Every year in the United States, more new cases of skin cancer are discovered than the entire number of prostate, colon, breast and lung cancers. Despite awareness campaigns, seasonal reminders about harmful ultraviolet (UV) rays and other initiatives, skin cancer rates continue to climb.
For a condition so widespread and serious, skin cancer is still referred to as a “silent killer” – but it doesn’t have to be. The key to skin cancer prevention – and survival – is a thorough screening. Before we look at how skin cancer screenings can help, let’s look at some more facts and figures, including a few that hit home for Arizona residents.
Skin Cancer in Arizona
The Urgent Care Extra service area includes the state of Arizona, which was part of a state-based study by the Centers for Disease Control and Prevention (CDC). The CDC discovered some alarming statistics about skin cancer in the Grand Canyon State. Consider the following facts:
- Approximately 200 Arizonans die every year from melanoma.
- Nearly 1,500 people annually are diagnosed with melanoma in Arizona.
- Among state residents, men have a 75% higher skin cancer diagnosis rate than women.
- Coconino County has experienced the highest new rates of melanoma in the state, about 50% higher than the rest of Arizona.
- Gila County’s death rate from melanoma is approximately 70% higher than the United States average – one of the highest in the entire country.
Beyond Arizona’s borders, the cost of skin cancer treatments accounts for about $2 billion every year in the United States. Plus, melanoma is the second most common form of skin cancer among young adults. Skin cancer’s prevalence is summarized by this staggering statistic: approximately one in five Americans will develop skin cancer at some point in their lifetime.
Skin Cancer Screenings: Early Detection is Critical
Early detection is the most important factor with skin cancer. Skin cancer can metastasize to other areas in the body quickly, so getting an accurate diagnosis is absolutely critical. Regardless of your race or ethnic background, you’re susceptible to skin cancer, as long as you’re exposed to the sun. Which types of skin cancer are the most common?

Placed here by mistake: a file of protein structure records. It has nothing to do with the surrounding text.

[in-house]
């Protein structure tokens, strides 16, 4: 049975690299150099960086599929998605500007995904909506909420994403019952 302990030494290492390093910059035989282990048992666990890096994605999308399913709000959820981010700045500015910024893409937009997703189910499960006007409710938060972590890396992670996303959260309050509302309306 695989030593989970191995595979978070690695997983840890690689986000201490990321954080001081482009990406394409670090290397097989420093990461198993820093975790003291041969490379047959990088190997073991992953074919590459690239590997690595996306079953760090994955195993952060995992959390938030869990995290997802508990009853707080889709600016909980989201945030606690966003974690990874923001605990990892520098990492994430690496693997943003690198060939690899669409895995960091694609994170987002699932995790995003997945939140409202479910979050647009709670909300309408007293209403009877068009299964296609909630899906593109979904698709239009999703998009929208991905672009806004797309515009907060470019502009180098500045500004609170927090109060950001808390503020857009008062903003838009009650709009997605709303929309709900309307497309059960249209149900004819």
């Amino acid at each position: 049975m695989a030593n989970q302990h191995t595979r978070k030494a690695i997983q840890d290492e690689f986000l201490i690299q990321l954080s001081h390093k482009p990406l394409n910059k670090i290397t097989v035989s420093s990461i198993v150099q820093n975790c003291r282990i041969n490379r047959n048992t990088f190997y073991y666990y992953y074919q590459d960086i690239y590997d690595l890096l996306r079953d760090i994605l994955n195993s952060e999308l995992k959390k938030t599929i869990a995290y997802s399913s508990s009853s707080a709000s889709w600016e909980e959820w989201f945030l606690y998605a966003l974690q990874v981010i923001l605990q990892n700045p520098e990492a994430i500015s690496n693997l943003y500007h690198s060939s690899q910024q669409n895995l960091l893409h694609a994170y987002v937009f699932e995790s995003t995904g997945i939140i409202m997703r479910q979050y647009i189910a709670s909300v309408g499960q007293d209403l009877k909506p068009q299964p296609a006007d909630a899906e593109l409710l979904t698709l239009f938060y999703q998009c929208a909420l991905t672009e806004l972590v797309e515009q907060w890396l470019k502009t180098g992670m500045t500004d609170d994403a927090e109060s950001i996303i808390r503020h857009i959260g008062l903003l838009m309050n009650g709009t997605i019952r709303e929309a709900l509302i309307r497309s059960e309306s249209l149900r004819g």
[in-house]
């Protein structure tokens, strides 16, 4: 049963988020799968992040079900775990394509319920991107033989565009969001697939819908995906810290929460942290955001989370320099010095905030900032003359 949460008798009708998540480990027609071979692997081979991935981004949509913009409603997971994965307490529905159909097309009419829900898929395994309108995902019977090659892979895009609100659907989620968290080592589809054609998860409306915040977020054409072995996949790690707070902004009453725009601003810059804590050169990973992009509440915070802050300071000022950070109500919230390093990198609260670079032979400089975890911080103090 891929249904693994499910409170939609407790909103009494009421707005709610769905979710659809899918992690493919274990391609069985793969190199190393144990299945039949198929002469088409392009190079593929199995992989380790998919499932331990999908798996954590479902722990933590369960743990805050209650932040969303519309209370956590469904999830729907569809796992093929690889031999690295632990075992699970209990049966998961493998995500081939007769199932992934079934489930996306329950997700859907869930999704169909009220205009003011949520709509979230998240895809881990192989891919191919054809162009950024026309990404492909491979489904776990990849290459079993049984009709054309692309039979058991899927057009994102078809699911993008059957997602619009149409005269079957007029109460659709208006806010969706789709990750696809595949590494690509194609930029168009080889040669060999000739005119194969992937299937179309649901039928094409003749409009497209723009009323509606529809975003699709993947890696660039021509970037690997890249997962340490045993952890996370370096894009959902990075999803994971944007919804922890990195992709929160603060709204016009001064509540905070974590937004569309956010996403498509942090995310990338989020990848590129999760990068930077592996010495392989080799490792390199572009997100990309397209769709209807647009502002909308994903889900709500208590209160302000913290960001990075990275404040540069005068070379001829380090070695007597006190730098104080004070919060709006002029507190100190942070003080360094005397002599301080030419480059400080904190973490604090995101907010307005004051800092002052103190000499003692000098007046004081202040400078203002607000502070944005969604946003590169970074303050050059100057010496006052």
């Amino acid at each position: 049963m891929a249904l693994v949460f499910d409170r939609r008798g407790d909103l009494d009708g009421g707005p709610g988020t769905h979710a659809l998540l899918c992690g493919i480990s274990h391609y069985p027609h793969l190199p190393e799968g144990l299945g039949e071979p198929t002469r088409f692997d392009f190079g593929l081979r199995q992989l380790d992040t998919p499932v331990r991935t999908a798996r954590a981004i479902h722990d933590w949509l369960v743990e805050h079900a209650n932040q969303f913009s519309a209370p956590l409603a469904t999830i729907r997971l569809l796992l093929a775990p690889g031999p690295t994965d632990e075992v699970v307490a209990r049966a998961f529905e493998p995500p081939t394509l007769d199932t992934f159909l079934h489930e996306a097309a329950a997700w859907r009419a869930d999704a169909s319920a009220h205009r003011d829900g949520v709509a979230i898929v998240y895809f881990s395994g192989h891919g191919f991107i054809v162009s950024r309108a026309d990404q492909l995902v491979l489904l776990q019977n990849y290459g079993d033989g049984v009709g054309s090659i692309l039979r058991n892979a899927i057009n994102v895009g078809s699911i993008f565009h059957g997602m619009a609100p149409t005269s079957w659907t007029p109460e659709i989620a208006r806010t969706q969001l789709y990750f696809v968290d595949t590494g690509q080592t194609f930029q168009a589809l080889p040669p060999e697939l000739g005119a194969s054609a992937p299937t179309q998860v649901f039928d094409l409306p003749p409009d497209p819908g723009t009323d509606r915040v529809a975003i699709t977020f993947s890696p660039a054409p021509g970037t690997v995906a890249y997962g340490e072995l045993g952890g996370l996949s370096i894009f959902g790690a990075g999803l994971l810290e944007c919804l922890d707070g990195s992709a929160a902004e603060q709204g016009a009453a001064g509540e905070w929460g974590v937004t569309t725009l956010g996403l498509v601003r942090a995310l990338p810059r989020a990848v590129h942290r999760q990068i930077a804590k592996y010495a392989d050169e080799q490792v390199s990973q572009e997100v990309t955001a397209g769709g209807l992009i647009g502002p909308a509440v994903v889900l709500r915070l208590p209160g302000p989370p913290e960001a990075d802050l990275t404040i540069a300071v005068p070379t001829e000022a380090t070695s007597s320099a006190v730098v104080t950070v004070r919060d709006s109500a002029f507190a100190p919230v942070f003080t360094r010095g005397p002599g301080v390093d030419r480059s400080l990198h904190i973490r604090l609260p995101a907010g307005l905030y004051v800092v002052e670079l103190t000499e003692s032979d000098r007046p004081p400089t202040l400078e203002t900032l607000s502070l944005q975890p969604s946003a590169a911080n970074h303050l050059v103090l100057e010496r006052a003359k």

- Melanoma – the most deadly form of skin cancer by far.
- Actinic keratoses (AK)
- Basal cell carcinoma (BCC) – often mistaken for a scab that never quite heals. Not as serious as melanoma, but BCC skin cancer still requires yearly screenings.
- Squamous cell carcinoma (SCC) – rivals basal cell carcinoma as the most common type of skin cancer.
The good news about most types of skin cancer (besides melanoma) is that early detection and effective treatment methods contribute to a very high recovery rate – more than 9 in 10 people will completely recover to lead normal, healthy lives.
If you’ve been diagnosed with skin cancer previously, yearly checkups are very important to detect any recurrence. Even one skipped annual visit can give skin cancer a chance to spread – so keep those appointments on your calendar!
Skin Cancer Screenings – What to Expect
If you’re referred to a specialist after an Urgent Care Extra medical test, you’ll most likely undergo a full-body examination from a dermatologist. And if you’ve never had one, there are a few things you should expect:
Remove any nail polish. It’s strange, but true: many cases of skin cancer are detected through nail analysis, and painted nails can prevent a thorough examination.
More moles = more minutes. On average, a skin cancer screening takes about 10-15 minutes. But if you have a large number of moles, it could take longer. If your skin is fairly blemish-free, your exam could be completed much faster than the typical 10 minutes.